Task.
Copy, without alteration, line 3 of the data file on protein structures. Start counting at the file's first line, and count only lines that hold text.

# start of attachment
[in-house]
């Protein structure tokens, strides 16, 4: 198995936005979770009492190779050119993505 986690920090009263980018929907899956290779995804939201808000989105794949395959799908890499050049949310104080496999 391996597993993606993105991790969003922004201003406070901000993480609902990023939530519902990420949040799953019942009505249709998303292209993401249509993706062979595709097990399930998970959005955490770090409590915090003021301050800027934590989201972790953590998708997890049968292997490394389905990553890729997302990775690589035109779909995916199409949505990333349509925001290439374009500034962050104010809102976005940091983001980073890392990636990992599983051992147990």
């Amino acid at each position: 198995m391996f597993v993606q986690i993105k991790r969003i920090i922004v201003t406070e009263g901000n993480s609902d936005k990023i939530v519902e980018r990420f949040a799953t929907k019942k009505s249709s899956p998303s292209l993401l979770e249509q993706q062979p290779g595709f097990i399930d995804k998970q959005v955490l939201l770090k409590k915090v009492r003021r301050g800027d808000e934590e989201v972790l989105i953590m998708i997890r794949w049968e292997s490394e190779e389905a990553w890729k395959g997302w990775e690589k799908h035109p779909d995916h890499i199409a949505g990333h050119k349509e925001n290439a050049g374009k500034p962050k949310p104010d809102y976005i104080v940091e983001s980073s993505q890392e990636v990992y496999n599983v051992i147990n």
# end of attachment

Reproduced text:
């Amino acid at each position: 198995m391996f597993v993606q986690i993105k991790r969003i920090i922004v201003t406070e009263g901000n993480s609902d936005k990023i939530v519902e980018r990420f949040a799953t929907k019942k009505s249709s899956p998303s292209l993401l979770e249509q993706q062979p290779g595709f097990i399930d995804k998970q959005v955490l939201l770090k409590k915090v009492r003021r301050g800027d808000e934590e989201v972790l989105i953590m998708i997890r794949w049968e292997s490394e190779e389905a990553w890729k395959g997302w990775e690589k799908h035109p779909d995916h890499i199409a949505g990333h050119k349509e925001n290439a050049g374009k500034p962050k949310p104010d809102y976005i104080v940091e983001s980073s993505q890392e990636v990992y496999n599983v051992i147990n």